The Republican National Committee (RNC) and Politico went to war after Politico’s chief political correspondent published a piece accusing chairwoman Ronna McDaniel and other Republicans of knowingly allowing President Donald Trump to lie – without reaching out for comment.
Politico’s chief political correspondent Tim Alberta published a piece on Nov. 24 titled: “The Inside Story of Michigan’s Fake Voter Fraud Scandal.” The article dove into Trump’s allegations of voter fraud in Michigan and called out Republicans who “knew it was a lie” but “didn’t lift a finger in protest as the president … and subverted America’s democratic norms.”
In the piece, Alberta wondered “why” these Republicans allegedly acted in this way and accused McDaniel of making decisions based on needing to keep her position – but apparently failed to contact the chairwoman and the RNC to get their comment.
The RNC’s Communications Director Michael Ahrens emailed Alberta wondering about the “editorial leeway” in not reaching out following publication, according to Eric Wemple, The Washington Post’s media critic. (RELATED: Republican National Committee Chairwoman Ronna McDaniel Calls For Michigan To Delay Certification Of Its Election Results)
“Is there a lot more editorial leeway granted with magazine pieces that allows you to write at length about someone and not reach out to them at all before publishing? Haven’t run into this before with Politico, or many other mainstream outlets to be honest, but wanted to check,” Ahrens wrote.
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Alberta’s decision not to reach out to the individuals he wrote about prompted a sort of war with RNC, Wemple’s report indicates. Alberta responded to Ahrens by accusing McDaniel and the RNC of being “so dishonest and so untrustworthy” that he felt “no obligation to provide them a platform” to lie.
“To answer your question: Our editorial standards are fairly uniform across mediums/verticals. 99.9% of the time, I will request comment from a principal or organization I’m writing about,” Alberta replied according to Wemple. “However, there are extremely rare instances when the person/entity has proven so dishonest and so untrustworthy that I feel no obligation to provide them a platform from which to deceive the public. Sadly, that is the case with Chairwoman McDaniel and her staff at the RNC.”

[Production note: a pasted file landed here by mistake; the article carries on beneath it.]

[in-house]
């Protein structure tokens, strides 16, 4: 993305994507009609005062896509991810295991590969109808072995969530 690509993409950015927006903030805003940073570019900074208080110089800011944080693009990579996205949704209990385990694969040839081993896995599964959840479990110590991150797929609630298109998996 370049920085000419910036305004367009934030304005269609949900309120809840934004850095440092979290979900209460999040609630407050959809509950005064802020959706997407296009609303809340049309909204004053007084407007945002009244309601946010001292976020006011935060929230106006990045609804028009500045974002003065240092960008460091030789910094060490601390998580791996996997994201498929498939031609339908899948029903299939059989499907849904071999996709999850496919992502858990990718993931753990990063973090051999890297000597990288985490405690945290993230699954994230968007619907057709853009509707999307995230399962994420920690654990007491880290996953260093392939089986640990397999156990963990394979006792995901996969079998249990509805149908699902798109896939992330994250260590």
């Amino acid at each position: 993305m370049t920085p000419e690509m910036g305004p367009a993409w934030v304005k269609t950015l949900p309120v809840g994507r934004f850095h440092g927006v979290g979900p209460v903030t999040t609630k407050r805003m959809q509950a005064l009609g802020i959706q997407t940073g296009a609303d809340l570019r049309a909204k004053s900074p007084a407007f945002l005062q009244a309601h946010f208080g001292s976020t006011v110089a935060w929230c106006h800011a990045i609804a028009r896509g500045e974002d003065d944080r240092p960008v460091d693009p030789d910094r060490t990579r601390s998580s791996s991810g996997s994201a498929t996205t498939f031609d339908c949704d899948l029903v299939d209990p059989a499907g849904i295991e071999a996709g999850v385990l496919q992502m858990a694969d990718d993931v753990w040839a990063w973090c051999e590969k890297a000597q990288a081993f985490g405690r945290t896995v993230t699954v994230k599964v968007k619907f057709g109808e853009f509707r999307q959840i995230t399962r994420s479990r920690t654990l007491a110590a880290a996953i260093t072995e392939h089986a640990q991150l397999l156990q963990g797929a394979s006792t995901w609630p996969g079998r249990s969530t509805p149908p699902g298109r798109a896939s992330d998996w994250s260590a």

Alberta continued on to write that he would “be happy to review” any comment from McDaniel responding to the article. Following this, Ahrens wrote to various Politico reporters and made them aware of the publication’s “new editorial standards with regards to the RNC, the chair, and all of our staff,” Wemple reported.
“My understanding is that these would now apply to your coverage, as well,” Ahrens quipped.
Eventually, Politico’s editor-in-chief Matt Kaminski became involved. He backed up Alberta’s story and wrote that it “is based on deep reporting.” Kaminski refused to “get into” Politico’s editorial decisions and suggested Ahrens “dispense with this nonsense about our ‘changing standards.'”
“Tim’s magazine story is based on deep reporting on both sides of the aisle in Michigan the past few weeks and draws on years of reporting on the GOP and of course Michigan too,” Kaminski wrote according to Wemple. “His relationship with Ronna McDaniel goes back most of the past decade. Tim’s credibility on this piece and in general is beyond question.”
“I won’t get into our editorial processes with you or anyone else except to say that we stand by every word of the piece,” he continued, adding that Politico would allow them to respond to the piece or submit an op-ed replying to it. “Let’s also dispense with this nonsense about our ‘changing standards.’ I’ll give you the benefit of the doubt and assume you know the answer.”
Despite the piece mentioning McDaniel 18 times, as Wemple reported, Politico spokesman Brad Dayspring defended the editorial decision in a statement to the Daily Caller. (RELATED: Politico Quietly Updates Article After Claiming Trump Currently ‘Owes’ Millions To Bank Of China)
“The Inside Story of Michigan’s Fake Voter Fraud Scandal is a deeply sourced article that not only makes clear the position of the national GOP, but reflects the views of a number Republicans close to the RNC whom Tim spoke with in reporting out the story,” Dayspring said in the statement.
“The Republican National Committee was offered an opportunity to reply to the story or to submit an op/ed from Chairwoman McDaniel on this or any other topic. The email exchange leaked by the RNC speaks for itself, but POLITICO stands by the story and encourages people to read it for themselves and form their own opinion,” Dayspring continued.
McDaniel and the RNC are not the only ones that Alberta failed to contact, according to Wemple. Executive director of the Michigan Republican Party Michael Ambrosini said he “never” received a request for comment from his group regarding the story, either, WaPo wrote.
“Whether you agree with who you are covering or not, the basic standards of journalism should still apply,” Athrens wrote in a statement to Wemple. “I have never heard of a news organization taking the position that they are ‘beyond question’ and therefore do not need to reach out to the people they cover. Not that it should matter, but Chairwoman McDaniel has no relationship with this reporter either, much less one that spans a decade.”